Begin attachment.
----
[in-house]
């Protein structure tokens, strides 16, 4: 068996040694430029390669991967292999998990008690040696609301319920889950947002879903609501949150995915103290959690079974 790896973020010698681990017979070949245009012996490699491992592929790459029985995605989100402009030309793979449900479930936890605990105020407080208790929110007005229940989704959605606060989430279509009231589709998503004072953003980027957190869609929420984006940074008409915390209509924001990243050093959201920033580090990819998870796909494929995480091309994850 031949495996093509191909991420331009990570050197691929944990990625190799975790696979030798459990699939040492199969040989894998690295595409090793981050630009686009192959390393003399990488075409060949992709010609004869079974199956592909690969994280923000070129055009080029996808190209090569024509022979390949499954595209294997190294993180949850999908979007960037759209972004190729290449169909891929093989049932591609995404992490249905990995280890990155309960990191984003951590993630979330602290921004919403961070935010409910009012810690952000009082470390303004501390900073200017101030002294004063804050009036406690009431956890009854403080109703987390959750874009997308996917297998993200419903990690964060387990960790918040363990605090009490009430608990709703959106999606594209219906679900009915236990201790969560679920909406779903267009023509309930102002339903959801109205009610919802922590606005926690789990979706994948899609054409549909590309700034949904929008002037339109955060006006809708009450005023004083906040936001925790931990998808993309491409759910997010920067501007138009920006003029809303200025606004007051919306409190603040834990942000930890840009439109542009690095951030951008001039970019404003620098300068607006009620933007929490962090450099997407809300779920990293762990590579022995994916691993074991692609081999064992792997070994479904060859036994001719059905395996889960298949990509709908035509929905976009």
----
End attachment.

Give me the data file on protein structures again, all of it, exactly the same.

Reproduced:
[in-house]
């Protein structure tokens, strides 16, 4: 068996040694430029390669991967292999998990008690040696609301319920889950947002879903609501949150995915103290959690079974 790896973020010698681990017979070949245009012996490699491992592929790459029985995605989100402009030309793979449900479930936890605990105020407080208790929110007005229940989704959605606060989430279509009231589709998503004072953003980027957190869609929420984006940074008409915390209509924001990243050093959201920033580090990819998870796909494929995480091309994850 031949495996093509191909991420331009990570050197691929944990990625190799975790696979030798459990699939040492199969040989894998690295595409090793981050630009686009192959390393003399990488075409060949992709010609004869079974199956592909690969994280923000070129055009080029996808190209090569024509022979390949499954595209294997190294993180949850999908979007960037759209972004190729290449169909891929093989049932591609995404992490249905990995280890990155309960990191984003951590993630979330602290921004919403961070935010409910009012810690952000009082470390303004501390900073200017101030002294004063804050009036406690009431956890009854403080109703987390959750874009997308996917297998993200419903990690964060387990960790918040363990605090009490009430608990709703959106999606594209219906679900009915236990201790969560679920909406779903267009023509309930102002339903959801109205009610919802922590606005926690789990979706994948899609054409549909590309700034949904929008002037339109955060006006809708009450005023004083906040936001925790931990998808993309491409759910997010920067501007138009920006003029809303200025606004007051919306409190603040834990942000930890840009439109542009690095951030951008001039970019404003620098300068607006009620933007929490962090450099997407809300779920990293762990590579022995994916691993074991692609081999064992792997070994479904060859036994001719059905395996889960298949990509709908035509929905976009």